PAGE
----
cultural group


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Related to cultural group: ethnic group, social group
See: race
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some literature suggests that it might sometimes be difficult for individuals other than native-born Quebecois to identify with this cultural group (Legault 1992).
Thus, based on these differences, one might expect cultural group differences in prosocial tendencies in these two societies.
Different cultural groups view the following ideas differently:
Although one would have hoped that a translator from the 'target' cultural group would notice and react if a specific concept did not translate easily, the quality of the outcome might be better if done through multidisciplinary, multicultural teamwork where different roles are clearly defined.
Hence, there is a need for every institution to provide adequately its cultural group s with supplies, equipment, costumes and props for quality performances.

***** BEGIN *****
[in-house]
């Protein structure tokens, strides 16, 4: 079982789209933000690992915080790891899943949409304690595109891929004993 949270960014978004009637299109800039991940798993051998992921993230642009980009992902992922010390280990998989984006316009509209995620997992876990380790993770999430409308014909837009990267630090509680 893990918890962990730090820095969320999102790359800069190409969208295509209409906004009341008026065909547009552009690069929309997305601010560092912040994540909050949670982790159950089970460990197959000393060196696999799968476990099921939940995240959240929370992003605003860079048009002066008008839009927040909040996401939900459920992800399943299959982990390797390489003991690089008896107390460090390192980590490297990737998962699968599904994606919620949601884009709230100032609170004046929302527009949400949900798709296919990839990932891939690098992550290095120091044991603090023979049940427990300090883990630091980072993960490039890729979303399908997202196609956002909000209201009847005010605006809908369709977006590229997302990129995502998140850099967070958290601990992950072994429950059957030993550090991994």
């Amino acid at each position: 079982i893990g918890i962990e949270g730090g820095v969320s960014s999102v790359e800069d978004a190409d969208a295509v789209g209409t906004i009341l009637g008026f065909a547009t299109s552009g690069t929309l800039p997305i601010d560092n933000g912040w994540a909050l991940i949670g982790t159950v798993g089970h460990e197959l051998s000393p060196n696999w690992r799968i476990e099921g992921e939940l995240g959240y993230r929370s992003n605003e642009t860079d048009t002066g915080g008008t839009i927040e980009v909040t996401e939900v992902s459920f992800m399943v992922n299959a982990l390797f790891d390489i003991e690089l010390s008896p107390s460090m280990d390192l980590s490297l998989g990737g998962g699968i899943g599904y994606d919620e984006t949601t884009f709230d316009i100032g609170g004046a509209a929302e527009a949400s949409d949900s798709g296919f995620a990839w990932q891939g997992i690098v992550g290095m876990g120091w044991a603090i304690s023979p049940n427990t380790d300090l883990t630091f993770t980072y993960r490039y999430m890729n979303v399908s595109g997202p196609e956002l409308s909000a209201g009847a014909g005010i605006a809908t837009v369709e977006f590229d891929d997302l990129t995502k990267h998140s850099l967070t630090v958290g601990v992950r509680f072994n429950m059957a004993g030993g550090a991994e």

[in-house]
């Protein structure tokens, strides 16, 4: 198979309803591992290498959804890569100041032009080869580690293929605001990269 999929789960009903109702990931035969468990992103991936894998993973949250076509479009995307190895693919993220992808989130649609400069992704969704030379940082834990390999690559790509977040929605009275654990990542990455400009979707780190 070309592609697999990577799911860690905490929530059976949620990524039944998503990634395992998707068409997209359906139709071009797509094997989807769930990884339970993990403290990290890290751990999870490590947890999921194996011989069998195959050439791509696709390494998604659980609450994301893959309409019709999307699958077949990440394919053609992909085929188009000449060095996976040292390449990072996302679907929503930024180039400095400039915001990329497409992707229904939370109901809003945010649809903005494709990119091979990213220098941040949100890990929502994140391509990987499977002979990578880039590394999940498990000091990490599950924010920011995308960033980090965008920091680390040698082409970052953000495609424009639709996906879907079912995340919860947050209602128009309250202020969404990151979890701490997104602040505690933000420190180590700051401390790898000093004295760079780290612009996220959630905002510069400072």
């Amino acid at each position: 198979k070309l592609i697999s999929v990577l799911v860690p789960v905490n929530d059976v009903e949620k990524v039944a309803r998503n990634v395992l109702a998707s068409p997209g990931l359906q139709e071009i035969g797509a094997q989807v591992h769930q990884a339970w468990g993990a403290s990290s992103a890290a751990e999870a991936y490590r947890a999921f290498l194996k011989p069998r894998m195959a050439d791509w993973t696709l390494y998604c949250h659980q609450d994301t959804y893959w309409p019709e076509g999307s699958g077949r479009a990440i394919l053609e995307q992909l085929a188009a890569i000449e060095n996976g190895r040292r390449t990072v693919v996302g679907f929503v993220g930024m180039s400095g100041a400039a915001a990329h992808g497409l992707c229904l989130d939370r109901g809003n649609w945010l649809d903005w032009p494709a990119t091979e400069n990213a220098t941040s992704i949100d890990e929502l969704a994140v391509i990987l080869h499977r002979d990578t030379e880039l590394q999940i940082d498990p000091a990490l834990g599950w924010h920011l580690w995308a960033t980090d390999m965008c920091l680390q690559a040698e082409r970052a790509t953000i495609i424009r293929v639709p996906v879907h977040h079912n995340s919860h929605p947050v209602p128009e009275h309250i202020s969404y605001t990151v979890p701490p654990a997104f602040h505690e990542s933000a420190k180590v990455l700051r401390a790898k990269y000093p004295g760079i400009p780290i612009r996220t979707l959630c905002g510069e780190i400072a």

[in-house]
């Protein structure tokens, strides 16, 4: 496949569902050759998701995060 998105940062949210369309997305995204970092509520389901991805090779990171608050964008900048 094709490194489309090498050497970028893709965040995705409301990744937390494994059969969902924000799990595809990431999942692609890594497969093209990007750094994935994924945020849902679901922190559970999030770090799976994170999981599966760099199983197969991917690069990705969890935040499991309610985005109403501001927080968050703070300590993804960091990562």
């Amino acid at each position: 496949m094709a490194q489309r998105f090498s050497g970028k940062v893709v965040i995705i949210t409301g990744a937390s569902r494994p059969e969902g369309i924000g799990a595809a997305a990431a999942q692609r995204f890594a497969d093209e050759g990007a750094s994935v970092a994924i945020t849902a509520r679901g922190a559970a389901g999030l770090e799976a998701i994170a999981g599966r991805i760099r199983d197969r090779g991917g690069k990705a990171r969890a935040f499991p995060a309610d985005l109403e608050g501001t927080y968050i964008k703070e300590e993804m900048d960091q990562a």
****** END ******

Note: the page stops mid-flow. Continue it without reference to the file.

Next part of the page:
Our goal is to let people know about Filipino cultural dance and help encourage people to be more interested in the culture," said Angelica Pazmino, entertainment coordinator for the student cultural group Barkada, which means "group of friends.
Interestingly, some parents within the same cultural group defined their children as having both a disability and as being healthy.
Watson argued that the theme of cultural specificity, defined by Leong as an exploration of concepts, constructs, and models that are specific to a cultural group, has not been addressed in career assessment in South Africa.
2 million individuals of this cultural group living in the United States, representing an increase of 46% since 1990 (Kim & Omizo, 2003).
One of the concerns in the presenting community, as voiced by Ella Baff among others, is the need to think broadly about diversity, not just in terms of the hot-button cultural group at the moment or the filling of programmatic slots.
For a period of at least three consecutive days, you will assume the identity of an imaginary DePaul student from a particular cultural group (to be assigned).
At times, cultural differences contribute to cultural conflict, particularly when the dominant cultural group imposes a universal imperative that presumes its way of thinking, behaving, and responding to the world is superior (Patton & Day-Vines, 2004).

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